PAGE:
Monday, March 12, 2012

Could social networks revolutionize security? Seven degrees of "I trust you."

In the very first thought piece I wrote for, I discussed the idea that all the talk, all the hype about social networks online really came down to community--how the internet has made possible communities of shared interest.  Later, I compared the idea of online communities to the small village, and how pretty much everything we do in business, commerce, and personal lives includes some attempt to overcome the fact that our worlds are no longer defined by our respective villages.

We’ve also looked a lot at “the era of you,” about the  explosion of connectivity, social interaction, consumer-added value, and the ever-growing network of things.  You can now know more, in more places, and greatly personalize your interactions with each other, with your employer and colleagues, and with businesses.

In other articles, I’ve shared the concept of technology triggers, the idea that developments in two or more unrelated tech areas can trigger the emergence of a new technology or new business model.  For instance, digitization of music plus broadband networks = billion-dollar+ markets for Amazon and iTunes.  

Today, I’d like to extend all  of these concepts, and make a prediction:

Online security could be revolutionized by applying social tools to authentication. In addition to “what you have” and “what you know,” technology will let us reintroduce the most basic small village security concepts of all: “I know you,” and “I know who you know, and because I trust them, I trust you.”

The “seven degrees of separation” meme is well known, and all of us have experienced that small-world moment when we’ve discovered a friend or colleague in common with someone totally unexpected.  “Who do we both know” is something Facebook has used to great advantage; when you receive a friend request or look up someone’s profile, it tells you what friends you have in common.  For me, that’s the first thing I check: “are there a lot of them?  Who do I know in person I could ask about this stranger who wants to know me?”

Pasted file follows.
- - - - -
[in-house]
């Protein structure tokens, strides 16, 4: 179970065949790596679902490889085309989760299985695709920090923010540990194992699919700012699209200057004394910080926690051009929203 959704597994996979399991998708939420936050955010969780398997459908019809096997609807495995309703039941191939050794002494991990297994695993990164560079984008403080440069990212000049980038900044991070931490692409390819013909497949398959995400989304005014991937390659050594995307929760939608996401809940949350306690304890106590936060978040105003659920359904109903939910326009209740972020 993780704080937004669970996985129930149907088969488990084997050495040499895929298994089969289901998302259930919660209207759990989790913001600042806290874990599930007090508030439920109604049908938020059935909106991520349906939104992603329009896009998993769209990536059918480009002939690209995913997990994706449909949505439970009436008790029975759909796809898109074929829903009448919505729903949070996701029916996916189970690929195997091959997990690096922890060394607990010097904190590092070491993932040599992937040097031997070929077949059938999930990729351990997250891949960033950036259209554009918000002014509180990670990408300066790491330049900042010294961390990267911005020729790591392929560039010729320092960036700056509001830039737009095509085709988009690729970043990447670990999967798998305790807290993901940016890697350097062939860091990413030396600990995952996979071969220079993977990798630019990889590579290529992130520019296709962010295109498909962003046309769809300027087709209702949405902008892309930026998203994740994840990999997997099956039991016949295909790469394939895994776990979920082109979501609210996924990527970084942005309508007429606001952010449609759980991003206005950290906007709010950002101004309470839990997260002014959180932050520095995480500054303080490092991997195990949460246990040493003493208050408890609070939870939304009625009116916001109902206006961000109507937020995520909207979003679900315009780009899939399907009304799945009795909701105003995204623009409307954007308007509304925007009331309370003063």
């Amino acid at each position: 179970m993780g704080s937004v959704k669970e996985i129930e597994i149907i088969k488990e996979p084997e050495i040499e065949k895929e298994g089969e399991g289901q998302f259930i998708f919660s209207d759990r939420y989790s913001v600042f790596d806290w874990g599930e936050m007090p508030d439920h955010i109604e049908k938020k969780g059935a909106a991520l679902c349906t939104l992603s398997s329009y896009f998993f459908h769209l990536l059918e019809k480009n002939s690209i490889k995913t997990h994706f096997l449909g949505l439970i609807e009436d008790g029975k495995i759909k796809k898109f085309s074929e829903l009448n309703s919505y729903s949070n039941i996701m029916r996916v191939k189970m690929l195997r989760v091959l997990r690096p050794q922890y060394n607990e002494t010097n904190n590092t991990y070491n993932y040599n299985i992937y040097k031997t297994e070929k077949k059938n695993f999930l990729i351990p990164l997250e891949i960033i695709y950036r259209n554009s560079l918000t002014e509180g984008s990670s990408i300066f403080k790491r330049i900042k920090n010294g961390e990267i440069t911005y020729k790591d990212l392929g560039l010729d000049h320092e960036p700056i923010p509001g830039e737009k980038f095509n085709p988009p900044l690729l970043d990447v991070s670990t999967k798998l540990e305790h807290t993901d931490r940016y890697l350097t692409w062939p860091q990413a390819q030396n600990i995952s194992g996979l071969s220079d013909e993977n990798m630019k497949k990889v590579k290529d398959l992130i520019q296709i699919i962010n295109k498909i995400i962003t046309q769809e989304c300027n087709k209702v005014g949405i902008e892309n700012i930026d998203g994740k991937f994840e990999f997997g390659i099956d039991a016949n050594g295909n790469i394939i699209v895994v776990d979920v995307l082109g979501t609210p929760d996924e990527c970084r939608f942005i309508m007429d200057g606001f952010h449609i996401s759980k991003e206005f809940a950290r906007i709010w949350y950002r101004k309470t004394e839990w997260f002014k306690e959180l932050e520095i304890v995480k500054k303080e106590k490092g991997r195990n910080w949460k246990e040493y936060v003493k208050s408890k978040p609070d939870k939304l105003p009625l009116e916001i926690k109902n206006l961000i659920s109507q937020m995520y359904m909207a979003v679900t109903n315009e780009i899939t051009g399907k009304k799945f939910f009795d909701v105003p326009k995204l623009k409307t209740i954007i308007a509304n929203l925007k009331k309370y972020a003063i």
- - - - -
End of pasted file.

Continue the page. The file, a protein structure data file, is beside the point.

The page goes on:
Authentication is everything. 

Take that question just a bit farther, and it’s easy to see that there is a taxonomy of relationships.  It started in the village model, “I do business with you and we have a history together.”  What are the determiners of confidence in “I know you?”

  • Proximity--Is the association real (have met in person) or virtual (from online?) In-person does not automatically guarantee trustworthiness, there are people I have met casually once or twice, and I do not trust them nearly as much as some online friends I share many trusted friends with.  
  • Role--what is the nature of the connection?  Friendship? Work? Client or Customer? Vendor? Famiy?
  • Length of association--How long has this association existed?
  • Shared communities--community affinity can predict areas that might match the authentication need.  For instance, if you’re considering going on a date with a new connection, shared friends would be important. If you’re considering voting for them, shared political involvement would be a key.
  • Shared associations--If you and I work for the same employer, but are not connected otherwise, your connection to a mutual colleague could be more significant than your connection to a contractor for my home.
  • Degree of personal contact--how many degrees of separation are there?  Are you a friend of a friend?  Note how LinkedIn uses social proximity in their 1st/2nd/3rd degree connection model.
  • Frequency of association--for instance, if you see me on Facebook through a mutual friend, and send me a note with the friend request, “I’m the guy who rides in the same Metra car with you every day on the commute into Chicago,” that adds social depth to the likelihood of trustworthiness.  If I’ve used this credit card at your business 50 times in the last year with no problem, chances are high that this transaction will have no problem either.